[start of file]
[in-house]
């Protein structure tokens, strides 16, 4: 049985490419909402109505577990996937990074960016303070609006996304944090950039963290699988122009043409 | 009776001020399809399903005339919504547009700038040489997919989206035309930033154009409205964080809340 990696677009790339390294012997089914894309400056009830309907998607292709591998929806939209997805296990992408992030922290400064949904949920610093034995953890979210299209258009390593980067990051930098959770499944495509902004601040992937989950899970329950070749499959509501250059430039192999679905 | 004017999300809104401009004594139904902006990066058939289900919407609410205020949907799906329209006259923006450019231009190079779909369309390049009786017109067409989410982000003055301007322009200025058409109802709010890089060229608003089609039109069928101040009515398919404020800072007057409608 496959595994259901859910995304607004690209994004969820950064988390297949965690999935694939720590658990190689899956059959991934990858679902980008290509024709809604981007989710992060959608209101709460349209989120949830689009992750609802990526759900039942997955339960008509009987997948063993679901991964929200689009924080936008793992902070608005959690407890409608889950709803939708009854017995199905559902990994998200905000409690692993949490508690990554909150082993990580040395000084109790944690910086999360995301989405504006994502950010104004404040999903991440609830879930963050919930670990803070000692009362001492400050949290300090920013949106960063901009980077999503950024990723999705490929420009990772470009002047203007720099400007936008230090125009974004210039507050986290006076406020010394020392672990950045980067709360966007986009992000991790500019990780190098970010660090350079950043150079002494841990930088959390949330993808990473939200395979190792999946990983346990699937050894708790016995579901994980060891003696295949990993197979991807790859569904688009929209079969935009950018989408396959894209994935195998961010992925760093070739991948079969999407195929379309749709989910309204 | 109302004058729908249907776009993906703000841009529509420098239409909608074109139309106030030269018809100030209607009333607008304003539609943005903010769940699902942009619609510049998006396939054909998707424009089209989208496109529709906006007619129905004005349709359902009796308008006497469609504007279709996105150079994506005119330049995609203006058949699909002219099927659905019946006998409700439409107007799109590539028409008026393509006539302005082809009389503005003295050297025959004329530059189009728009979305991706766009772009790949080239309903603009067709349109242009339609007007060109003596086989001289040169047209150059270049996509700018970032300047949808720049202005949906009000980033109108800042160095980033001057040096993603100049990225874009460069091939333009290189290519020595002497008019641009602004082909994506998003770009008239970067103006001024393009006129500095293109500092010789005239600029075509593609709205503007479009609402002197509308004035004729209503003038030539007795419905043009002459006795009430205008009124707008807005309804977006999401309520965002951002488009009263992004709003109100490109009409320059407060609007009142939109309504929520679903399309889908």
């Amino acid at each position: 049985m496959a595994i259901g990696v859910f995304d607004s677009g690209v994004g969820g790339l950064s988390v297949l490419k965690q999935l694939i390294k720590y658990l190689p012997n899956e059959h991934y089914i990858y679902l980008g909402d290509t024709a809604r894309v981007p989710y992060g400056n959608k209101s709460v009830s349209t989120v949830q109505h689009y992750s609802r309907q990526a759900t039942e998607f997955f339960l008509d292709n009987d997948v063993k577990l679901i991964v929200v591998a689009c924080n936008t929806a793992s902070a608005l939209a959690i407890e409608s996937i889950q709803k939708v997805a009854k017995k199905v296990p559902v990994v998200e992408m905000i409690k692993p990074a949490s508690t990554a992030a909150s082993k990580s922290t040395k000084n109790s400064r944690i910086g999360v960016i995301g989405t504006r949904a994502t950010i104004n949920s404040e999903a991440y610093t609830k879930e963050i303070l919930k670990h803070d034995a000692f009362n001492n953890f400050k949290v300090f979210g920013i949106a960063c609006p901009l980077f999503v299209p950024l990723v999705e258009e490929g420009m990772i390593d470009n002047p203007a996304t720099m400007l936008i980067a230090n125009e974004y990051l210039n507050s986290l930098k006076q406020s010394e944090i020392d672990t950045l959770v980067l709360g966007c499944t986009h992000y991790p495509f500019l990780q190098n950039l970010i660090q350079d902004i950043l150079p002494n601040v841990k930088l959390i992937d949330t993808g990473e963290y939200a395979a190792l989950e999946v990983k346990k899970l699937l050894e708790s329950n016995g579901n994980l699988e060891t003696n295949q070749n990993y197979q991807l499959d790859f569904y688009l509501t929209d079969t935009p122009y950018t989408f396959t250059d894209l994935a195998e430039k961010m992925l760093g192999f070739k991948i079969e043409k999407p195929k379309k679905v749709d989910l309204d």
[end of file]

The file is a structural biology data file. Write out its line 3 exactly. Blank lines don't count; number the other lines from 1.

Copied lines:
């Amino acid at each position: 049985m496959a595994i259901g990696v859910f995304d607004s677009g690209v994004g969820g790339l950064s988390v297949l490419k965690q999935l694939i390294k720590y658990l190689p012997n899956e059959h991934y089914i990858y679902l980008g909402d290509t024709a809604r894309v981007p989710y992060g400056n959608k209101s709460v009830s349209t989120v949830q109505h689009y992750s609802r309907q990526a759900t039942e998607f997955f339960l008509d292709n009987d997948v063993k577990l679901i991964v929200v591998a689009c924080n936008t929806a793992s902070a608005l939209a959690i407890e409608s996937i889950q709803k939708v997805a009854k017995k199905v296990p559902v990994v998200e992408m905000i409690k692993p990074a949490s508690t990554a992030a909150s082993k990580s922290t040395k000084n109790s400064r944690i910086g999360v960016i995301g989405t504006r949904a994502t950010i104004n949920s404040e999903a991440y610093t609830k879930e963050i303070l919930k670990h803070d034995a000692f009362n001492n953890f400050k949290v300090f979210g920013i949106a960063c609006p901009l980077f999503v299209p950024l990723v999705e258009e490929g420009m990772i390593d470009n002047p203007a996304t720099m400007l936008i980067a230090n125009e974004y990051l210039n507050s986290l930098k006076q406020s010394e944090i020392d672990t950045l959770v980067l709360g966007c499944t986009h992000y991790p495509f500019l990780q190098n950039l970010i660090q350079d902004i950043l150079p002494n601040v841990k930088l959390i992937d949330t993808g990473e963290y939200a395979a190792l989950e999946v990983k346990k899970l699937l050894e708790s329950n016995g579901n994980l699988e060891t003696n295949q070749n990993y197979q991807l499959d790859f569904y688009l509501t929209d079969t935009p122009y950018t989408f396959t250059d894209l994935a195998e430039k961010m992925l760093g192999f070739k991948i079969e043409k999407p195929k379309k679905v749709d989910l309204d």